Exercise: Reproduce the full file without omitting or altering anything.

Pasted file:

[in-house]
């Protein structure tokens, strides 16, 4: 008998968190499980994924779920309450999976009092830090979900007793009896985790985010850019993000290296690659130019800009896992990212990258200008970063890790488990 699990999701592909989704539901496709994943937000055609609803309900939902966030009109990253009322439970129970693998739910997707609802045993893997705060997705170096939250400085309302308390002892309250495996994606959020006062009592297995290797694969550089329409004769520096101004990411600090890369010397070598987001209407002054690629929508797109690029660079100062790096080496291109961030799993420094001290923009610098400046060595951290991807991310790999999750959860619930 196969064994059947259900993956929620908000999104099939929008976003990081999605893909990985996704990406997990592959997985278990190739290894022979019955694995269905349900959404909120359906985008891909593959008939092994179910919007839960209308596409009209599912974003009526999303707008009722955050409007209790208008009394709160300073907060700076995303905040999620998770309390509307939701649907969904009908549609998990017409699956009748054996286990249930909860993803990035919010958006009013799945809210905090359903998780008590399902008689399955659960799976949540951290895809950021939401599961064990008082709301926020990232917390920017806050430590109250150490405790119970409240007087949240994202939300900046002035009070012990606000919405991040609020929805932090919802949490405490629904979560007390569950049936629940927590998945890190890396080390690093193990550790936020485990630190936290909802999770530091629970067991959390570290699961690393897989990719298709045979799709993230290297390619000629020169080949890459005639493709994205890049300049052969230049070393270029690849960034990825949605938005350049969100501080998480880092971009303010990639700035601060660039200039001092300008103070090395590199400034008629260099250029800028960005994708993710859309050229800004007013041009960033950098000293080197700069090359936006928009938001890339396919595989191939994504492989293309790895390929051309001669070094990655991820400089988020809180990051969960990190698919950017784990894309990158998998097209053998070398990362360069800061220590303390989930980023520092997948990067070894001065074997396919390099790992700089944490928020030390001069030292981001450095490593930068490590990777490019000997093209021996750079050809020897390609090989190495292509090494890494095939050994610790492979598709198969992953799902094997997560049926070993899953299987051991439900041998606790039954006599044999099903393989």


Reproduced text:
[in-house]
């Protein structure tokens, strides 16, 4: 008998968190499980994924779920309450999976009092830090979900007793009896985790985010850019993000290296690659130019800009896992990212990258200008970063890790488990 699990999701592909989704539901496709994943937000055609609803309900939902966030009109990253009322439970129970693998739910997707609802045993893997705060997705170096939250400085309302308390002892309250495996994606959020006062009592297995290797694969550089329409004769520096101004990411600090890369010397070598987001209407002054690629929508797109690029660079100062790096080496291109961030799993420094001290923009610098400046060595951290991807991310790999999750959860619930 196969064994059947259900993956929620908000999104099939929008976003990081999605893909990985996704990406997990592959997985278990190739290894022979019955694995269905349900959404909120359906985008891909593959008939092994179910919007839960209308596409009209599912974003009526999303707008009722955050409007209790208008009394709160300073907060700076995303905040999620998770309390509307939701649907969904009908549609998990017409699956009748054996286990249930909860993803990035919010958006009013799945809210905090359903998780008590399902008689399955659960799976949540951290895809950021939401599961064990008082709301926020990232917390920017806050430590109250150490405790119970409240007087949240994202939300900046002035009070012990606000919405991040609020929805932090919802949490405490629904979560007390569950049936629940927590998945890190890396080390690093193990550790936020485990630190936290909802999770530091629970067991959390570290699961690393897989990719298709045979799709993230290297390619000629020169080949890459005639493709994205890049300049052969230049070393270029690849960034990825949605938005350049969100501080998480880092971009303010990639700035601060660039200039001092300008103070090395590199400034008629260099250029800028960005994708993710859309050229800004007013041009960033950098000293080197700069090359936006928009938001890339396919595989191939994504492989293309790895390929051309001669070094990655991820400089988020809180990051969960990190698919950017784990894309990158998998097209053998070398990362360069800061220590303390989930980023520092997948990067070894001065074997396919390099790992700089944490928020030390001069030292981001450095490593930068490590990777490019000997093209021996750079050809020897390609090989190495292509090494890494095939050994610790492979598709198969992953799902094997997560049926070993899953299987051991439900041998606790039954006599044999099903393989």